In some ways, Friday's official unemployment report wasn't as dire as the ADP report on Wednesday, which had the economy shedding private-sector 10,000 jobs in August. The Labor Department report had private employers adding 67,000 jobs in August, although that was offset by a loss of over 100,000 public-sector jobs, most of them Census-related.

At the same time, there were two other numbers buried underneath the overall employment report that don't bode well for the recovery:

* The number of involuntary part-time workers - people who want full-time work but can only find part-time jobs - increased by 331,000 in August. The number of workers in this category is now 8.9 million.

* The number of discouraged workers - those who have given up looking for a job - is now at 1.1 million, or 352,000 more than it had been a year earlier.

Monday, September 6, 2010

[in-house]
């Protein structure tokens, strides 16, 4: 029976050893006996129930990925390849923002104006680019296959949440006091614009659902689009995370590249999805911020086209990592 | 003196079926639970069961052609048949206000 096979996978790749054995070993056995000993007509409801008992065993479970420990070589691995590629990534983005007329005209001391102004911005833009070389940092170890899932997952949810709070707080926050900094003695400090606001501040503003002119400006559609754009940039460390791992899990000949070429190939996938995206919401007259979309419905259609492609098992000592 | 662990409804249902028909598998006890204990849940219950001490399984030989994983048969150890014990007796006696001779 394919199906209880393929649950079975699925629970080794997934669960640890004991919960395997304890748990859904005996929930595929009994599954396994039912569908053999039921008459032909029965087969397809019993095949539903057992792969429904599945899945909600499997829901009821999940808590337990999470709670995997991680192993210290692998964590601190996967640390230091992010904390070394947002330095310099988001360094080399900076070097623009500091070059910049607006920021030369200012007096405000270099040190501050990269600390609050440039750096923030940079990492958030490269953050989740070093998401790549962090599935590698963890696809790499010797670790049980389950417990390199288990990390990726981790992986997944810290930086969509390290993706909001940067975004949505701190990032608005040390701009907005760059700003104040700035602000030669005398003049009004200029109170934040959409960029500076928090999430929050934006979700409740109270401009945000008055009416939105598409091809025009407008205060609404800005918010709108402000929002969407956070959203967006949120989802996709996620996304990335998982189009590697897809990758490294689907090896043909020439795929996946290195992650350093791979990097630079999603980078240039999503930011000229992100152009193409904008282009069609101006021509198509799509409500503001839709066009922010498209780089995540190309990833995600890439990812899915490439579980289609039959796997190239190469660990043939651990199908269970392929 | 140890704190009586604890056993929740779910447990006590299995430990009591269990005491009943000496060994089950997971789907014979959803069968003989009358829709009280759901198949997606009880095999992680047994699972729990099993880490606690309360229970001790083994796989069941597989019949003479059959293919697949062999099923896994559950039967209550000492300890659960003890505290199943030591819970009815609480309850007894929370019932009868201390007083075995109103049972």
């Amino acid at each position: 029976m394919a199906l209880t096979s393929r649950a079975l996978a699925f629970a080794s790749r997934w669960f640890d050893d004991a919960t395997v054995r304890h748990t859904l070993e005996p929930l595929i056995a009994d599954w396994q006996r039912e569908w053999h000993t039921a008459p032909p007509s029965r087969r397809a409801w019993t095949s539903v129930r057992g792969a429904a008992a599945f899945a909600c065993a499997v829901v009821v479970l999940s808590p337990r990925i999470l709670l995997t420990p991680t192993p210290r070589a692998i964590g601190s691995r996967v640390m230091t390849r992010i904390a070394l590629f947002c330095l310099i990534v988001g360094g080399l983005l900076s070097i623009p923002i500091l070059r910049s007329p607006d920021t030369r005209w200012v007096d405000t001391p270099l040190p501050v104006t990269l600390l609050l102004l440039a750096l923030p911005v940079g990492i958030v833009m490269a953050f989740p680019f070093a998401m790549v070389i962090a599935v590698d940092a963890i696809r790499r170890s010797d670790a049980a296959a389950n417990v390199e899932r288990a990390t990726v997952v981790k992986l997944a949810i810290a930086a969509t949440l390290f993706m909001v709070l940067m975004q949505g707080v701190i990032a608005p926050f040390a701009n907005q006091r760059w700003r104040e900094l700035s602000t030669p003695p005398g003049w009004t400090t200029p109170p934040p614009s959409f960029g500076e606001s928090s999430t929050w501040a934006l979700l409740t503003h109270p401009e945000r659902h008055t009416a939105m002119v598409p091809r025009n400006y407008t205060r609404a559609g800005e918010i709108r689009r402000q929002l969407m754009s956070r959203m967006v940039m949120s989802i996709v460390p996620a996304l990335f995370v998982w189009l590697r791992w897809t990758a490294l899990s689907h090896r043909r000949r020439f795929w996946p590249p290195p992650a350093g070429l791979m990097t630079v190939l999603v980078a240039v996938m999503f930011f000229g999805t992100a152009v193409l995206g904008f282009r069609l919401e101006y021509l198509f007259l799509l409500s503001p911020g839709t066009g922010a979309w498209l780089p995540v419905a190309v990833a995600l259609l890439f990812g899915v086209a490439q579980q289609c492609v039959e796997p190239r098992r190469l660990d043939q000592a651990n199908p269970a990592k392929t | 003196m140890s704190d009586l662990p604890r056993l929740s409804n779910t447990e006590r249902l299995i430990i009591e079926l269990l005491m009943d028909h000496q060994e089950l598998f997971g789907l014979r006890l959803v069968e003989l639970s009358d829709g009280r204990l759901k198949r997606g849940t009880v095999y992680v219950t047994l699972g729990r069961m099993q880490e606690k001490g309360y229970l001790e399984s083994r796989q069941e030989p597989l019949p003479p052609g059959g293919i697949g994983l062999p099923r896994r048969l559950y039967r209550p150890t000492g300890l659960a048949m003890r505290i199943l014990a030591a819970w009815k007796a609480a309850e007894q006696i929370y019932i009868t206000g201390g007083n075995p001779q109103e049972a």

Thoughts for Labor Day

Labor was the first price, the original purchase-money that was paid for all things. It was not by gold or by silver, but by labor, that all wealth of the world was originally purchased. - Adam Smith

Talent is cheaper than table salt. What separates the talented individual from the successful one is a lot of hard work. - John Wooden

If all the cars in the United States were placed end to end, it would probably be Labor Day Weekend. - Doug Larson

Friday, September 3, 2010

September: The Cruelest Month?

September has historically been the weakest month for the stock market, with the S&P 500 losing an average of 0.6 percent per year in September since they started tracking this back in 1950. Only two other months have losing records over that time, February and June. Four times in the past decade, the S&P 500 has lost at least 5 percent of its value in September.

There are various theories put forth as to why this should be so. People roll up their sleeves and get back to work after Labor Day, whether that's fund managers taking profits on their winners or individual investors paying attention to their portfolios once again and trying to get them in order. More recently, bad news has tended to fall in September for no real reason: September 11 ruined the month in 2001 for a lot of reasons, and the crux of the banking meltdown happened in September 2008.